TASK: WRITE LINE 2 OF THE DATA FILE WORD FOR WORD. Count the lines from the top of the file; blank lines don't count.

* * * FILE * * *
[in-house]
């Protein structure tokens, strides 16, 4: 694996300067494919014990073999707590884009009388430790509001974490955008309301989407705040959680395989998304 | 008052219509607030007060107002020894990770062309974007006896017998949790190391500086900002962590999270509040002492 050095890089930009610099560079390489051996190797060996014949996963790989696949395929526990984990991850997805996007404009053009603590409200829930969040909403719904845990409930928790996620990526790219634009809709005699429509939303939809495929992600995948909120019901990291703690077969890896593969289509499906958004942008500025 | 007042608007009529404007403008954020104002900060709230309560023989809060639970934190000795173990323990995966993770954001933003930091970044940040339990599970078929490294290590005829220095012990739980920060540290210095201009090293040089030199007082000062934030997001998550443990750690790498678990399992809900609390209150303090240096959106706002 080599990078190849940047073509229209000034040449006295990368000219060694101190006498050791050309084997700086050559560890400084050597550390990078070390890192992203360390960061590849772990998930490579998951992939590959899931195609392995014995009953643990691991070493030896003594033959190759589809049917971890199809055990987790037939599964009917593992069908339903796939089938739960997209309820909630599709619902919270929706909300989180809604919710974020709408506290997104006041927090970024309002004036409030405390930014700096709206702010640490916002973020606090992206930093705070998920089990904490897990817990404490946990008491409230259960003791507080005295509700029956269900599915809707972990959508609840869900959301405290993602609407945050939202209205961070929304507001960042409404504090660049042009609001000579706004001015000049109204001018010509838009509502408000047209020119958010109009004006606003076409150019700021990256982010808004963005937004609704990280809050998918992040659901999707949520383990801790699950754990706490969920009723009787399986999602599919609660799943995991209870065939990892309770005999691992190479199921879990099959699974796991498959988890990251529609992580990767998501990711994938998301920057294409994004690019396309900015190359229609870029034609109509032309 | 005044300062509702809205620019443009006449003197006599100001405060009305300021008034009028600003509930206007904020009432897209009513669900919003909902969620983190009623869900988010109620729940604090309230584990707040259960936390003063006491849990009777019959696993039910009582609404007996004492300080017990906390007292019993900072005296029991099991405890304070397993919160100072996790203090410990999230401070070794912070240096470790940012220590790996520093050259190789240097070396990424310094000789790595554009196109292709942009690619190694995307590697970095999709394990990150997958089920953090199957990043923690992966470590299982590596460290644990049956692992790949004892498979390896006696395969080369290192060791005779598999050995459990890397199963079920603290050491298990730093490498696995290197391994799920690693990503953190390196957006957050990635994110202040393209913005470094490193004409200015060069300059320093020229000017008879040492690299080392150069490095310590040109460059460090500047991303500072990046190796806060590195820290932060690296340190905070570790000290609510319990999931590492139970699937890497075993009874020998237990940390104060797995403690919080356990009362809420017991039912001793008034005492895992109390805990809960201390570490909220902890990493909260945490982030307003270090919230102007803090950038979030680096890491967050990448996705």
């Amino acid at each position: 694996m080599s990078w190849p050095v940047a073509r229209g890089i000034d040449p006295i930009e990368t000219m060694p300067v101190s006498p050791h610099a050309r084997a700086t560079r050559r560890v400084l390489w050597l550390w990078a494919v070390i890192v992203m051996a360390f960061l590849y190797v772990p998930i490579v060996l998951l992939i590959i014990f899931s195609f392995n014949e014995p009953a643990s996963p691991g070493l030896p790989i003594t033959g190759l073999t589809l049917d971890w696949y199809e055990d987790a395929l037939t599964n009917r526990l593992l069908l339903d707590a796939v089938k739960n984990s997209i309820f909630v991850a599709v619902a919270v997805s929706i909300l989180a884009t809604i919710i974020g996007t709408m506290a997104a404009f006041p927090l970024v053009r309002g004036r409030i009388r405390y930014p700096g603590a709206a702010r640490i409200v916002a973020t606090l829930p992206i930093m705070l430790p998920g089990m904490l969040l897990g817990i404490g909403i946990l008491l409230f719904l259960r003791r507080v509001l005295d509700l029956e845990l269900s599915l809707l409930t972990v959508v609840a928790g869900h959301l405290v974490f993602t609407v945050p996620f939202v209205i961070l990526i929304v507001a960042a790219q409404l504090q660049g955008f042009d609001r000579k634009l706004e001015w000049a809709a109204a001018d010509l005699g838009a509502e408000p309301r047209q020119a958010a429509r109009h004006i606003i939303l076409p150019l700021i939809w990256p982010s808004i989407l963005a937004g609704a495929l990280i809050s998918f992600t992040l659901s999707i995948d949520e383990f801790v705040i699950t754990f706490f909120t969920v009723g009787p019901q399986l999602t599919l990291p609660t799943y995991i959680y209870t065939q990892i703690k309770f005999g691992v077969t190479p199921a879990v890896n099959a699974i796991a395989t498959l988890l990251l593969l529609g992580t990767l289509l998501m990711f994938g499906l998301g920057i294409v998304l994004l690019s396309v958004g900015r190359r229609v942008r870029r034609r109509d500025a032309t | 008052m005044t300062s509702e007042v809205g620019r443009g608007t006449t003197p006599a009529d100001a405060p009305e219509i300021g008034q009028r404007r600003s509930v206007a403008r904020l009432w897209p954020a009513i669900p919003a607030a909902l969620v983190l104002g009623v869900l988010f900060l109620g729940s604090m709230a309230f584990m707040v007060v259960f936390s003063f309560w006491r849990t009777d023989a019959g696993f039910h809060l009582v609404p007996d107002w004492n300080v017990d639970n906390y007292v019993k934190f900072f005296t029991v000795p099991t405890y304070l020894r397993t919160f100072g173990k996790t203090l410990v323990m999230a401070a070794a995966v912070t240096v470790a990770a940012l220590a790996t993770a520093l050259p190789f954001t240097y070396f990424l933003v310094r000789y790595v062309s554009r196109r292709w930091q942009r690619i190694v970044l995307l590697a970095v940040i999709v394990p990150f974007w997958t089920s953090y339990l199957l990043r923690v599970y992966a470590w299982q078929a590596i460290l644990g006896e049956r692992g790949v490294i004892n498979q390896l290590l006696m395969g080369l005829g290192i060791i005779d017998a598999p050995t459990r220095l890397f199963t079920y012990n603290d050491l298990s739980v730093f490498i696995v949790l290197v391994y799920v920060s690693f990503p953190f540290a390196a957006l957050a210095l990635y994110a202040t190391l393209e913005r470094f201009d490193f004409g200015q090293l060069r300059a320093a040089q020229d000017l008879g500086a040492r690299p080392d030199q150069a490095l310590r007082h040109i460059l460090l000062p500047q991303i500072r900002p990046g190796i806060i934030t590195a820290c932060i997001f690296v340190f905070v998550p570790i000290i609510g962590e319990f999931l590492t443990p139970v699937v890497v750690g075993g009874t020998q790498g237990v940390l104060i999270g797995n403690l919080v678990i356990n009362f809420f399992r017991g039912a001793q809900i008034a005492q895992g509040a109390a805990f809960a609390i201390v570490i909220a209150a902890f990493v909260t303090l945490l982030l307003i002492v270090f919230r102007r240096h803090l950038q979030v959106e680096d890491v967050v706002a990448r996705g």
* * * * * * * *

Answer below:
């Protein structure tokens, strides 16, 4: 694996300067494919014990073999707590884009009388430790509001974490955008309301989407705040959680395989998304 | 008052219509607030007060107002020894990770062309974007006896017998949790190391500086900002962590999270509040002492 050095890089930009610099560079390489051996190797060996014949996963790989696949395929526990984990991850997805996007404009053009603590409200829930969040909403719904845990409930928790996620990526790219634009809709005699429509939303939809495929992600995948909120019901990291703690077969890896593969289509499906958004942008500025 | 007042608007009529404007403008954020104002900060709230309560023989809060639970934190000795173990323990995966993770954001933003930091970044940040339990599970078929490294290590005829220095012990739980920060540290210095201009090293040089030199007082000062934030997001998550443990750690790498678990399992809900609390209150303090240096959106706002 080599990078190849940047073509229209000034040449006295990368000219060694101190006498050791050309084997700086050559560890400084050597550390990078070390890192992203360390960061590849772990998930490579998951992939590959899931195609392995014995009953643990691991070493030896003594033959190759589809049917971890199809055990987790037939599964009917593992069908339903796939089938739960997209309820909630599709619902919270929706909300989180809604919710974020709408506290997104006041927090970024309002004036409030405390930014700096709206702010640490916002973020606090992206930093705070998920089990904490897990817990404490946990008491409230259960003791507080005295509700029956269900599915809707972990959508609840869900959301405290993602609407945050939202209205961070929304507001960042409404504090660049042009609001000579706004001015000049109204001018010509838009509502408000047209020119958010109009004006606003076409150019700021990256982010808004963005937004609704990280809050998918992040659901999707949520383990801790699950754990706490969920009723009787399986999602599919609660799943995991209870065939990892309770005999691992190479199921879990099959699974796991498959988890990251529609992580990767998501990711994938998301920057294409994004690019396309900015190359229609870029034609109509032309 | 005044300062509702809205620019443009006449003197006599100001405060009305300021008034009028600003509930206007904020009432897209009513669900919003909902969620983190009623869900988010109620729940604090309230584990707040259960936390003063006491849990009777019959696993039910009582609404007996004492300080017990906390007292019993900072005296029991099991405890304070397993919160100072996790203090410990999230401070070794912070240096470790940012220590790996520093050259190789240097070396990424310094000789790595554009196109292709942009690619190694995307590697970095999709394990990150997958089920953090199957990043923690992966470590299982590596460290644990049956692992790949004892498979390896006696395969080369290192060791005779598999050995459990890397199963079920603290050491298990730093490498696995290197391994799920690693990503953190390196957006957050990635994110202040393209913005470094490193004409200015060069300059320093020229000017008879040492690299080392150069490095310590040109460059460090500047991303500072990046190796806060590195820290932060690296340190905070570790000290609510319990999931590492139970699937890497075993009874020998237990940390104060797995403690919080356990009362809420017991039912001793008034005492895992109390805990809960201390570490909220902890990493909260945490982030307003270090919230102007803090950038979030680096890491967050990448996705």